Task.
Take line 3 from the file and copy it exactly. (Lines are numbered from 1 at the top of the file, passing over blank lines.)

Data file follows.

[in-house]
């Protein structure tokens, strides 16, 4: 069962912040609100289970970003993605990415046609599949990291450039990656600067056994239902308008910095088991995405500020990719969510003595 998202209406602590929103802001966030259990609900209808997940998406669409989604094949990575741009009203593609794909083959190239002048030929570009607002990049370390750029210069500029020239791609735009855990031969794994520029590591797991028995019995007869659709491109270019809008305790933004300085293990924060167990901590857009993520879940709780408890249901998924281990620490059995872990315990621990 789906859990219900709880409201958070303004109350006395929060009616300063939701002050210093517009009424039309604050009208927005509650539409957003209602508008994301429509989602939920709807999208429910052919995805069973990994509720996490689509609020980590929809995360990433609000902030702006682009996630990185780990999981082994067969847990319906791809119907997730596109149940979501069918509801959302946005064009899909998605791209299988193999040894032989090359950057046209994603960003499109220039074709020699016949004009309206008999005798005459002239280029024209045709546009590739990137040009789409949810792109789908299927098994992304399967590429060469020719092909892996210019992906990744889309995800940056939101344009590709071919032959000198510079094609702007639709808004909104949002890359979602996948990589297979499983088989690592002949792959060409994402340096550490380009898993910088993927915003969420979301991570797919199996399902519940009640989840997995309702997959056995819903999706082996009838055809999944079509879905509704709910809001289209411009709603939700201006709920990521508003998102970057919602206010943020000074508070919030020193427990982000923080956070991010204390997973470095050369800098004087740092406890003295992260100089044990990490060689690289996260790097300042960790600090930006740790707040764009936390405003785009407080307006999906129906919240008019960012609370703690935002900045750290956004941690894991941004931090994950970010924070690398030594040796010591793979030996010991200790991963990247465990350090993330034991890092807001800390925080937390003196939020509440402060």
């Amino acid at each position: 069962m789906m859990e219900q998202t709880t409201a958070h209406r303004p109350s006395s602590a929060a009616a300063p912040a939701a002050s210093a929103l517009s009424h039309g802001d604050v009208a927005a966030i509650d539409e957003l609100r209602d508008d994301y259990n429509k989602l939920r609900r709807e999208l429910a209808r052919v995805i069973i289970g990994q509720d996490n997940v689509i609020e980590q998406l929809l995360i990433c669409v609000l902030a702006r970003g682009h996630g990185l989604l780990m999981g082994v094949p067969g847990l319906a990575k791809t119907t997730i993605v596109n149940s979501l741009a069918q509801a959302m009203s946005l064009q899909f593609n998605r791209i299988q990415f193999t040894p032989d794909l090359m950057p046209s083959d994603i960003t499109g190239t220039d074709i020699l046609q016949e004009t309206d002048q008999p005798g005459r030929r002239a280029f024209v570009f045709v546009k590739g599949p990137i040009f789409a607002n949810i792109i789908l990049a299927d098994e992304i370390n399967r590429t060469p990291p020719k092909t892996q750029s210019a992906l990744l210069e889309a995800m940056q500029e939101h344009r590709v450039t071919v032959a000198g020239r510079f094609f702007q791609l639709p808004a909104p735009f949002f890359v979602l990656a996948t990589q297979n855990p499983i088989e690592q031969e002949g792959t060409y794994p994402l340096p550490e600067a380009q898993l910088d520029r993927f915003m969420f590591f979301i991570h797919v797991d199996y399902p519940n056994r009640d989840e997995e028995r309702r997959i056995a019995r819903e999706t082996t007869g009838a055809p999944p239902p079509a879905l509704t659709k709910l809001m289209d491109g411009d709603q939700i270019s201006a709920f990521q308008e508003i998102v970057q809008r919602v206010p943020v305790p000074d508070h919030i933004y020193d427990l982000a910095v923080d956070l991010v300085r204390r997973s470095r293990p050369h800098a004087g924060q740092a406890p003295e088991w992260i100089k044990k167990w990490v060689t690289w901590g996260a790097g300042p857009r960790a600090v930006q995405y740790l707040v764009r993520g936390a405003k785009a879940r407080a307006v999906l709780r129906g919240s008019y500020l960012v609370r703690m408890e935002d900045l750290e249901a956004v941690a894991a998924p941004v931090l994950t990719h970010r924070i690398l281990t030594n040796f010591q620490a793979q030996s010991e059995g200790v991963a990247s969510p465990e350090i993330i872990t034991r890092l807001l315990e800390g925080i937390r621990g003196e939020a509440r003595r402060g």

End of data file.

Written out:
């Amino acid at each position: 069962m789906m859990e219900q998202t709880t409201a958070h209406r303004p109350s006395s602590a929060a009616a300063p912040a939701a002050s210093a929103l517009s009424h039309g802001d604050v009208a927005a966030i509650d539409e957003l609100r209602d508008d994301y259990n429509k989602l939920r609900r709807e999208l429910a209808r052919v995805i069973i289970g990994q509720d996490n997940v689509i609020e980590q998406l929809l995360i990433c669409v609000l902030a702006r970003g682009h996630g990185l989604l780990m999981g082994v094949p067969g847990l319906a990575k791809t119907t997730i993605v596109n149940s979501l741009a069918q509801a959302m009203s946005l064009q899909f593609n998605r791209i299988q990415f193999t040894p032989d794909l090359m950057p046209s083959d994603i960003t499109g190239t220039d074709i020699l046609q016949e004009t309206d002048q008999p005798g005459r030929r002239a280029f024209v570009f045709v546009k590739g599949p990137i040009f789409a607002n949810i792109i789908l990049a299927d098994e992304i370390n399967r590429t060469p990291p020719k092909t892996q750029s210019a992906l990744l210069e889309a995800m940056q500029e939101h344009r590709v450039t071919v032959a000198g020239r510079f094609f702007q791609l639709p808004a909104p735009f949002f890359v979602l990656a996948t990589q297979n855990p499983i088989e690592q031969e002949g792959t060409y794994p994402l340096p550490e600067a380009q898993l910088d520029r993927f915003m969420f590591f979301i991570h797919v797991d199996y399902p519940n056994r009640d989840e997995e028995r309702r997959i056995a019995r819903e999706t082996t007869g009838a055809p999944p239902p079509a879905l509704t659709k709910l809001m289209d491109g411009d709603q939700i270019s201006a709920f990521q308008e508003i998102v970057q809008r919602v206010p943020v305790p000074d508070h919030i933004y020193d427990l982000a910095v923080d956070l991010v300085r204390r997973s470095r293990p050369h800098a004087g924060q740092a406890p003295e088991w992260i100089k044990k167990w990490v060689t690289w901590g996260a790097g300042p857009r960790a600090v930006q995405y740790l707040v764009r993520g936390a405003k785009a879940r407080a307006v999906l709780r129906g919240s008019y500020l960012v609370r703690m408890e935002d900045l750290e249901a956004v941690a894991a998924p941004v931090l994950t990719h970010r924070i690398l281990t030594n040796f010591q620490a793979q030996s010991e059995g200790v991963a990247s969510p465990e350090i993330i872990t034991r890092l807001l315990e800390g925080i937390r621990g003196e939020a509440r003595r402060g």